Deep brain stimulation (DBS). With this approach, small electrodes are inserted under precise stereotactic MRI guidance. The advantage of DBS over ablative surgery is the ability to adjust and customize neurostimulation. Following implantation, modifiable parameters of electrode stimulation include electrode polarity, intensity, frequency, and laterality. A specially trained psychiatrist can conduct parameter optimization during long-term follow-up.
The first trial of DBS for OCD was reported in 1999 (N = 4), with the initial target selected based on the site of anterior capsulotomy. Three patients derived clinically observed benefit, although no validated questionnaires were administered.51 Since then, at least 7 studies with blinded stimulation have been conducted, totaling 62 patients.52
In recent years, structures adjacent to the internal capsule also have been targeted based on the approach employed in ventral capsulotomy. Across all trials, response rates for this approach consistently have been in the 50% range, with average Y-BOCS score reductions ranging from 6.8 to 31 points.53 Some patients have reported rapid improvements in anhedonia, and this approach is being employed in treatment-resistant depression.
Postoperative complications occur more often with DBS than with lesion approaches because of the prosthetic nature of the procedure (eg, increased risk of infection, lead malfunction, etc.). Additionally, batteries must be periodically explanted and replaced. Reported stimulation-related side effects include mood changes (transient sadness, anxiety, euphoria, and hypomania), sensory disturbances (olfactory, gustatory, and motor sensations), and cognitive changes (confusion and forgetfulness). These side effects typically are stimulation-dependent and disappear after altering stimulation parameters.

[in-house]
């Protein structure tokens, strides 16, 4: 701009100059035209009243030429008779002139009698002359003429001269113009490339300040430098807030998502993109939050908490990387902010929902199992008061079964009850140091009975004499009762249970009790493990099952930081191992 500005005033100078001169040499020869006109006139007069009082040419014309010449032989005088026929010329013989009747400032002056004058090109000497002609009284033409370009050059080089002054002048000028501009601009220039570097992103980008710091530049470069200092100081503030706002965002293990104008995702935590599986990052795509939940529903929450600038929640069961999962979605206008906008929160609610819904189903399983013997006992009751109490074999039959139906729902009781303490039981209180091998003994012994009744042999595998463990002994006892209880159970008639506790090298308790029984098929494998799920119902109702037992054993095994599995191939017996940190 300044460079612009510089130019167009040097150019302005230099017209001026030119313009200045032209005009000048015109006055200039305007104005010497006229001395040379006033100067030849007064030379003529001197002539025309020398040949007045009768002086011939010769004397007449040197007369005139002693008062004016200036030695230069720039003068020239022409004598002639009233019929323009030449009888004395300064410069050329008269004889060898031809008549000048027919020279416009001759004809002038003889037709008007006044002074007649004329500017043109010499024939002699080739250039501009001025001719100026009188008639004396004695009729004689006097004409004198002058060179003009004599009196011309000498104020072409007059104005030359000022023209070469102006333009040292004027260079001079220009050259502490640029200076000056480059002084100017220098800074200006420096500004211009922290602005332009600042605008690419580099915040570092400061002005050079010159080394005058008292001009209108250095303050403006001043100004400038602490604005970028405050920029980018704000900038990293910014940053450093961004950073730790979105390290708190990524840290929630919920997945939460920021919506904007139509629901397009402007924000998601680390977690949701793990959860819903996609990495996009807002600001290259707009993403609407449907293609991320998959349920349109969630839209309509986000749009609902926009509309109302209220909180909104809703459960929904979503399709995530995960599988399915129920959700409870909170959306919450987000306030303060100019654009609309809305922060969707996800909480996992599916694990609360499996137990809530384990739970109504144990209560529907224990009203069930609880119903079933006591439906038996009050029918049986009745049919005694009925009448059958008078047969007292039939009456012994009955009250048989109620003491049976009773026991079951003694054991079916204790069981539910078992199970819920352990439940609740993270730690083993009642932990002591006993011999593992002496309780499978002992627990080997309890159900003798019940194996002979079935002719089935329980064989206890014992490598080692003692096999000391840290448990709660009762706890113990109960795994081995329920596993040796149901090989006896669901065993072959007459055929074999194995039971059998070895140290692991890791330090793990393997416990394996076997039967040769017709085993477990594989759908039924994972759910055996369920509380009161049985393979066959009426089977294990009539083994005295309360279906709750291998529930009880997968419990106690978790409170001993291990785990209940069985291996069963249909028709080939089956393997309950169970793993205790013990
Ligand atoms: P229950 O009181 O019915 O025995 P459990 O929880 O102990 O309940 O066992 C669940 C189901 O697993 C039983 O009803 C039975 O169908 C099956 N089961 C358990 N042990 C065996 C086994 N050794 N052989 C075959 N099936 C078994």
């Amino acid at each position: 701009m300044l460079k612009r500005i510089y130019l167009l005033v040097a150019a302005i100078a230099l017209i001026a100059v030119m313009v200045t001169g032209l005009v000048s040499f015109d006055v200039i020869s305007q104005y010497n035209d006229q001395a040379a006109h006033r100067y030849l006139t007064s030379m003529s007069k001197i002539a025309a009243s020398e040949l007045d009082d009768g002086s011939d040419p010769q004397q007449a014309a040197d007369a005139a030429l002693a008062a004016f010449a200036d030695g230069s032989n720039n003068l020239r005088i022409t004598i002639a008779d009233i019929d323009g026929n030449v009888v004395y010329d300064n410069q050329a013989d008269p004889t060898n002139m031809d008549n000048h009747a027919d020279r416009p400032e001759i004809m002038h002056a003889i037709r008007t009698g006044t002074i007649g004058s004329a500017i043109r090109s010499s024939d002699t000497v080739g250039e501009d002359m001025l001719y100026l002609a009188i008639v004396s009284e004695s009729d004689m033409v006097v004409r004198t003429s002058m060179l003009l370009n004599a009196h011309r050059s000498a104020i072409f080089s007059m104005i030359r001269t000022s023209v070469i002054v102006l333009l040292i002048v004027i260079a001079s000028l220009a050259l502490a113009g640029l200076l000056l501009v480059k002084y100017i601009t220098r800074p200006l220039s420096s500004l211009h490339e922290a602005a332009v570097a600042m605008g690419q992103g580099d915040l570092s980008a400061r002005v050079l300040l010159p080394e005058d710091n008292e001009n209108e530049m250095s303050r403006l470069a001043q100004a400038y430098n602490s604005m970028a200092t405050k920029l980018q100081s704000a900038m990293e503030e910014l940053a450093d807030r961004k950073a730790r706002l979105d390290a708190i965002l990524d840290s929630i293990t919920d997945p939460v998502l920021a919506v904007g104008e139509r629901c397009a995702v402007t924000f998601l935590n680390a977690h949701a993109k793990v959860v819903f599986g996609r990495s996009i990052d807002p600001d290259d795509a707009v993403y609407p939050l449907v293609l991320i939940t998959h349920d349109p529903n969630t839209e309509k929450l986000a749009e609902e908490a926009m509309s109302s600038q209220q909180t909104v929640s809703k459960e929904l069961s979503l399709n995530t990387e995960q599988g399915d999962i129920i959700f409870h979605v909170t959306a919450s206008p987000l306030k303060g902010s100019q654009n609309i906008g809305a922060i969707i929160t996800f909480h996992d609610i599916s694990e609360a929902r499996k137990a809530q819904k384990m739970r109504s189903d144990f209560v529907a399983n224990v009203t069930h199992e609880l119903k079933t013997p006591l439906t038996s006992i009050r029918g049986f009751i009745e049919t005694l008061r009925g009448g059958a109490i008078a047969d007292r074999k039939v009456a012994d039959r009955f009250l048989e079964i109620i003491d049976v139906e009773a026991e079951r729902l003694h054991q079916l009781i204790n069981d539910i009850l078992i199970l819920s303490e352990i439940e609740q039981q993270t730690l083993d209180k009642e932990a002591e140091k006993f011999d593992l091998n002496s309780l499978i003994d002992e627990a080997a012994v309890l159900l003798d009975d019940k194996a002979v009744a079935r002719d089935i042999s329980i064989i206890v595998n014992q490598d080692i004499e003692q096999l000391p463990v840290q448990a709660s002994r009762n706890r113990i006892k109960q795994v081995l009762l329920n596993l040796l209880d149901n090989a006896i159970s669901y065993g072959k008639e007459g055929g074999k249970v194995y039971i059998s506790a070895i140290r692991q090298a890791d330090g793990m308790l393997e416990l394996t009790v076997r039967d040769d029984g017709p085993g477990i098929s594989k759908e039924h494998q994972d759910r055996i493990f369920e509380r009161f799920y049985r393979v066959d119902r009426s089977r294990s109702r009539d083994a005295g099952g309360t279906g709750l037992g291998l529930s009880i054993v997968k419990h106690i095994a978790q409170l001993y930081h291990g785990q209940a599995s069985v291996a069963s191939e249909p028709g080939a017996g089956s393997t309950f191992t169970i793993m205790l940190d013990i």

Invasive therapies for treatment-resistant OCD
|Therapy||Quality of evidence|
|Vagal nerve stimulation||Poor|
|Repetitive transcranial magnetic stimulation||Limited|
|Anterior capsulotomy. Target: anterior limb of the internal capsule||Fair|
|Anterior cingulotomy. Target: anterior cingulate and cingulum bundle||Fair|
|Subcaudate tractotomy. Target: substantia innominata, just inferior to the caudate nucleus||Fair|
|Limbic leucotomy. Target: anterior cingulotomy combined with subcaudate tractotomy||Fair|
|Deep brain stimulation. Multiple targets||Fair|
|OCD: obsessive-compulsive disorder|
- American Psychiatric Association. Treatment of patients with obsessive-compulsive disorder. www.psychiatryonline.com/pracGuide/pracGuideTopic_10.aspx.
- Hyman BM, Pedrick C. The OCD workbook. Your guide to breaking free from obsessive compulsive disorder. 3rd ed. Oakland, CA: New Harbinger Publications Inc; 2010.
- Baer L. Getting control: overcoming your obsessions and compulsions. Revised ed. New York, NY: Plume; 2000.
Drug Brand Names
- Alprazolam • Xanax
- Aripiprazole • Abilify
- Citalopram • Celexa
- Clomipramine • Anafranil
- Clonazepam • Klonopin
- Dextroamphetamine • Adderall
- Duloxetine • Cymbalta
- Fluoxetine • Prozac
- Fluvoxamine • Luvox
- Haloperidol • Haldol
- Ketamine • Ketalar
- Memantine • Namenda
- Methylphenidate • Ritalin
- Morphine • MS Contin
- Olanzapine • Zyprexa
- Ondansetron • Zofran
- Pindolol • Visken
- Quetiapine • Seroquel
- Riluzole • Rilutek
- Risperidone • Risperdal
- Sertraline • Zoloft
- Tramadol • Ultram
- Venlafaxine • Effexor
- Ziprasidone • Geodon
Drs. Khalsa and Schiffman report no financial relationship with any company whose products are mentioned in this article or with manufacturers of competing products.
Dr. Bystritsky receives grant support from AstraZeneca, Brainways, Takeda, and Transcept and is a founder, stockholder, and consultant for BrainSonix.